Another related report that I run is the "Private Authorities Report" for User Profile objects. This report as shown in Figure 2 below will tell me if any individual or group profiles have explicit authority to other user profiles. The command that produces this report is (Print Private Authority):


Deciphering the output

Before diving into the reports, we need to understand what constitutes a clear vulnerability for the User Profile "Hijack". Let me provide an explanation of the problem.

If I have even *USE rights, or better(e.g. *CHANGE, *ALL) to someone else's user profile, I can "Hijack" their profile; using their profile to run commands. This can be as simple as running a SBMJOB command specifying the name of the "Hijacked" user profile in the USER parameter, as in:


(Where PAYUSER is a user profile that has read rights (i.e. AUT(*USE)) or better to the PAYROLL file, and to which I have, at least *USE authority to the PAYUSER User Profile.)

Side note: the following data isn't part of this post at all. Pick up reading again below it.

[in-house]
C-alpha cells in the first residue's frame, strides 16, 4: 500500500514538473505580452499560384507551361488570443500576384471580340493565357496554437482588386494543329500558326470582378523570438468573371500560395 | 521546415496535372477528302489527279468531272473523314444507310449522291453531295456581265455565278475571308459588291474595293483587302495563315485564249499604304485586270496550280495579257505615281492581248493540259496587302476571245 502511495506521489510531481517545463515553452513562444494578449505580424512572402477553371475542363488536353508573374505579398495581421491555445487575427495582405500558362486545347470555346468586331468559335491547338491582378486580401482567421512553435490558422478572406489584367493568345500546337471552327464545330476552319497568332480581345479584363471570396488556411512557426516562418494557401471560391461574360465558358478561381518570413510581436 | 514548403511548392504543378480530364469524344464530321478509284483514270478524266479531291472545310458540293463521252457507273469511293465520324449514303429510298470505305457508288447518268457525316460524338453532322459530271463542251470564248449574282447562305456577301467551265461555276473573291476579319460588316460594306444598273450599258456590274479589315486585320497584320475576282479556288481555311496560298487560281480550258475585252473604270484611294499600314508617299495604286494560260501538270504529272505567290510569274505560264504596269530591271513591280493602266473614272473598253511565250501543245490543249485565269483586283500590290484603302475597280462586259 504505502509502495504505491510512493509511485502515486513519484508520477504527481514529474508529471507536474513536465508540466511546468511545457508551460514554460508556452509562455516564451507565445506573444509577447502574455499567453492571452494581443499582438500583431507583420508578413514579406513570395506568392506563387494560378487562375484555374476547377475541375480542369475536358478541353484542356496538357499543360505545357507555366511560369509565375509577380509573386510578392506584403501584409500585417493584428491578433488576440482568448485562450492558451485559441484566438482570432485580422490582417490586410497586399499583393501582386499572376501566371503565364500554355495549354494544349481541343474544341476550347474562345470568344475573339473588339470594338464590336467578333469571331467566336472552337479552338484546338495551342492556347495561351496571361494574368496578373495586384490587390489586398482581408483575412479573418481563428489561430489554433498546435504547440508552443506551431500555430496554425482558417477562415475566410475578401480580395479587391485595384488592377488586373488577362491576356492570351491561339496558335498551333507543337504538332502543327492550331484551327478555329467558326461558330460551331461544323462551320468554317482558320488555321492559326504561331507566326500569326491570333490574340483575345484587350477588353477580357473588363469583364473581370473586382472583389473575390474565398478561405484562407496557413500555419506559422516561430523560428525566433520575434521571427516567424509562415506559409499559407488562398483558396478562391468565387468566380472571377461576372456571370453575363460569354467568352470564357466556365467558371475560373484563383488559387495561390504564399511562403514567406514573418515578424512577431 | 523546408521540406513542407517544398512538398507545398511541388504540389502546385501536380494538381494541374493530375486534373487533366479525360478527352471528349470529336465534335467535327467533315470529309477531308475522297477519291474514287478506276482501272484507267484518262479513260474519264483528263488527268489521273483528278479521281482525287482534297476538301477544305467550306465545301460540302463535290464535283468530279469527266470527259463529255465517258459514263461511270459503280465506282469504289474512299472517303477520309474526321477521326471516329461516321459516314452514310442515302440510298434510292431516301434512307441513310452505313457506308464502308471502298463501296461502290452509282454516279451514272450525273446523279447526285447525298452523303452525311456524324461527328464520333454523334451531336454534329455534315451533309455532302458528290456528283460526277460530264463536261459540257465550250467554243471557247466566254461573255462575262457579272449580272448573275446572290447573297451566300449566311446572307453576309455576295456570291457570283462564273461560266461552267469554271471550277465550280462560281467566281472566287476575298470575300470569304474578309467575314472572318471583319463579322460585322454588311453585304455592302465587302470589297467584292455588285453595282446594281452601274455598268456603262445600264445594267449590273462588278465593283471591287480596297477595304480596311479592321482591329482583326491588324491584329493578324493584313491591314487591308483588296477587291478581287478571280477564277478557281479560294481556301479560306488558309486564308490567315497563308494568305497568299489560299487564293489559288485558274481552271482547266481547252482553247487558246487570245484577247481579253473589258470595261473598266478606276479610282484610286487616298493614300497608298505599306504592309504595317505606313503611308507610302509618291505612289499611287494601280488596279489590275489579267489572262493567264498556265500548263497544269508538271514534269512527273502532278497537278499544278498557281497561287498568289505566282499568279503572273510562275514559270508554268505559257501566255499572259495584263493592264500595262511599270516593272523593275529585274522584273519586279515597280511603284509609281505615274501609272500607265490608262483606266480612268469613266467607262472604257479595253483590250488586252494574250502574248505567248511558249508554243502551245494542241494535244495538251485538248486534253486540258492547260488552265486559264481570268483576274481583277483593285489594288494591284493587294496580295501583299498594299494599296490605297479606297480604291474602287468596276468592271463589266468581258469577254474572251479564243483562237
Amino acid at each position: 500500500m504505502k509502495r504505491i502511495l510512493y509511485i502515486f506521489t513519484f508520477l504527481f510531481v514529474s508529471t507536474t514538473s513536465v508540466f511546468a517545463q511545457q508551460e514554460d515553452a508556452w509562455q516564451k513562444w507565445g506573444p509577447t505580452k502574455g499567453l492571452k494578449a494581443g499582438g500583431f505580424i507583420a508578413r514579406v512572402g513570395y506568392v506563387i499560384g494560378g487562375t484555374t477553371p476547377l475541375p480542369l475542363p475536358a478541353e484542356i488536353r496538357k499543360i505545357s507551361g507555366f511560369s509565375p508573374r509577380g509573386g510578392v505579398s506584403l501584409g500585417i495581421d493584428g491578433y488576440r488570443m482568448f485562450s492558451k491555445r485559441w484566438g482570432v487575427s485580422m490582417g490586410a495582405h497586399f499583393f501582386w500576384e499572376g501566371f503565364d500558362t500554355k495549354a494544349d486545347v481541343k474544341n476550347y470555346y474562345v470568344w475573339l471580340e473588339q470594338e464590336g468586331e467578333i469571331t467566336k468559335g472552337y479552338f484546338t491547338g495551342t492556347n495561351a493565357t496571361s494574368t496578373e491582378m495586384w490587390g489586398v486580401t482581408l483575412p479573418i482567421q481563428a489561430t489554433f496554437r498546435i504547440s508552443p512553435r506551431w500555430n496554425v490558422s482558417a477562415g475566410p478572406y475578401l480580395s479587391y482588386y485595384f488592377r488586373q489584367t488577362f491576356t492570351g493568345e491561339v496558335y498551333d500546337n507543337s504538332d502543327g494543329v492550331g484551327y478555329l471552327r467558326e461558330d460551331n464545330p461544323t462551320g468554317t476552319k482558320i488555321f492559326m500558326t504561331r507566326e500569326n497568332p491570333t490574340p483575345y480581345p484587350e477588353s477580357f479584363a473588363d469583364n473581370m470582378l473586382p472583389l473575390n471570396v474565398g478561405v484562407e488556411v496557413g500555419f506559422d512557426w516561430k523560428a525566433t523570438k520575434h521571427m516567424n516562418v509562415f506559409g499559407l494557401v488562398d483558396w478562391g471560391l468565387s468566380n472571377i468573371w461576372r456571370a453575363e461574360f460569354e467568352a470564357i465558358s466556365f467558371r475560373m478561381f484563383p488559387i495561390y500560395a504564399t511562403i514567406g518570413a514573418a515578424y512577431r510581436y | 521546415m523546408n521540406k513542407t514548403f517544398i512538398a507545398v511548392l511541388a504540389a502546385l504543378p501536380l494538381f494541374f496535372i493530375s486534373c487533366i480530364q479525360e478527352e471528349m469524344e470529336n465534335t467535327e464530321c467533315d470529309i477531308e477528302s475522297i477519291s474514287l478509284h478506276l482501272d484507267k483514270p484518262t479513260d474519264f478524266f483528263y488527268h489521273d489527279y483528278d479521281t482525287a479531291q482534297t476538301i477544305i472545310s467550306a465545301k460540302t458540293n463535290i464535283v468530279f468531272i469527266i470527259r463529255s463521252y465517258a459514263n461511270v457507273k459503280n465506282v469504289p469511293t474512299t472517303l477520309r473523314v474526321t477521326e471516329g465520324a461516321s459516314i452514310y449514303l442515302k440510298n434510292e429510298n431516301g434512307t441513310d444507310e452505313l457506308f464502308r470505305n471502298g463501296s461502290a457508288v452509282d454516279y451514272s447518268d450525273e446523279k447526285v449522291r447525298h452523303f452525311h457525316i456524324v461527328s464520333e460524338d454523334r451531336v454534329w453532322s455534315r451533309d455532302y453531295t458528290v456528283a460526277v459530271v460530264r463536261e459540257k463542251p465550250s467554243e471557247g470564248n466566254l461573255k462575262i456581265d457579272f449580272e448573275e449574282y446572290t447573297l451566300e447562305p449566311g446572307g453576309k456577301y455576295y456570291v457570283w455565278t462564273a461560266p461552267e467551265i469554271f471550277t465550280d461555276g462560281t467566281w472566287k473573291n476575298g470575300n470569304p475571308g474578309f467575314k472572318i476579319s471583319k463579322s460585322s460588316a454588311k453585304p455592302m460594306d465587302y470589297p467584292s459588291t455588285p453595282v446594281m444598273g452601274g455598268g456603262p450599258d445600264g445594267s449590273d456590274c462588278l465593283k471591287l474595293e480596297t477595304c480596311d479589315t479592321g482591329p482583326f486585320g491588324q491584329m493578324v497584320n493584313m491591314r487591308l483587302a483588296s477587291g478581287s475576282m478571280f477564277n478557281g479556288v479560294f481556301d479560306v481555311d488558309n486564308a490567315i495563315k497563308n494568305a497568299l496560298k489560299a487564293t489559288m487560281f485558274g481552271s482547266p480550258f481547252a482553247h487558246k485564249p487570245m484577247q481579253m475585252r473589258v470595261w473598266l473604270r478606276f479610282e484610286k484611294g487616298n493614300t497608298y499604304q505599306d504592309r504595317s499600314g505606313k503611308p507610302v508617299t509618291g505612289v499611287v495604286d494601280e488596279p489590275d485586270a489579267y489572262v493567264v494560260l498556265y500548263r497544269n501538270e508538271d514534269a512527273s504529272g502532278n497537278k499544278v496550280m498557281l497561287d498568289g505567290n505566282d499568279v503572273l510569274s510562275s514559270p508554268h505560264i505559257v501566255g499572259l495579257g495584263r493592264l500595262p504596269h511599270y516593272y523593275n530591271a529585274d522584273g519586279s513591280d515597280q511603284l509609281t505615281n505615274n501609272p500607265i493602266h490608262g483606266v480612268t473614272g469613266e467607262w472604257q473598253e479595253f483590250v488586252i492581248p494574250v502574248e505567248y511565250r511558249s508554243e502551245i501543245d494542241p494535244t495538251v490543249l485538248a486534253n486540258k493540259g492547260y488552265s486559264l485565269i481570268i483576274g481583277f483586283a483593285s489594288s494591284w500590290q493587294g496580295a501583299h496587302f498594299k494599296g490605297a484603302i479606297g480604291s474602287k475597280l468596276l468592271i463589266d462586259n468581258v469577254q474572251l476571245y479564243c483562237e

This SBMJOB command will submit a batch job to run under the PAYUSER user profile, and will print out the records in the Payroll file, that I, by my own authority, do not have access to, but to which the PAYUSER User Profile does have access.

Read More . .

In This Issue

Featured Article - I Can Be You!

Featured Video - Hijack a User Profile

Security Shorts - Use Remote Command

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Security Related News for IBM i

Bytware Announces StandGuard Anti-Virus version 7.2
Bytware, a division of HelpSystems, announces its new version of its StandGuard Anti-Virus software for IBM i, AIX, and Linux. This latest update incorporates the McAfee 5700 scan engine, which enhances performance and threat detection.

(Editor's Note: When using your IFS(Integrated File System) directories as Network Shares, it's very important to watch and scan these disk spaces for Viruses and other Malware, just as you do on your Windows-Based Shares.)

Read the Bytware Press Release

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October Events

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Live Hands-On - Security Audit and Vulnerability Assessment Workshop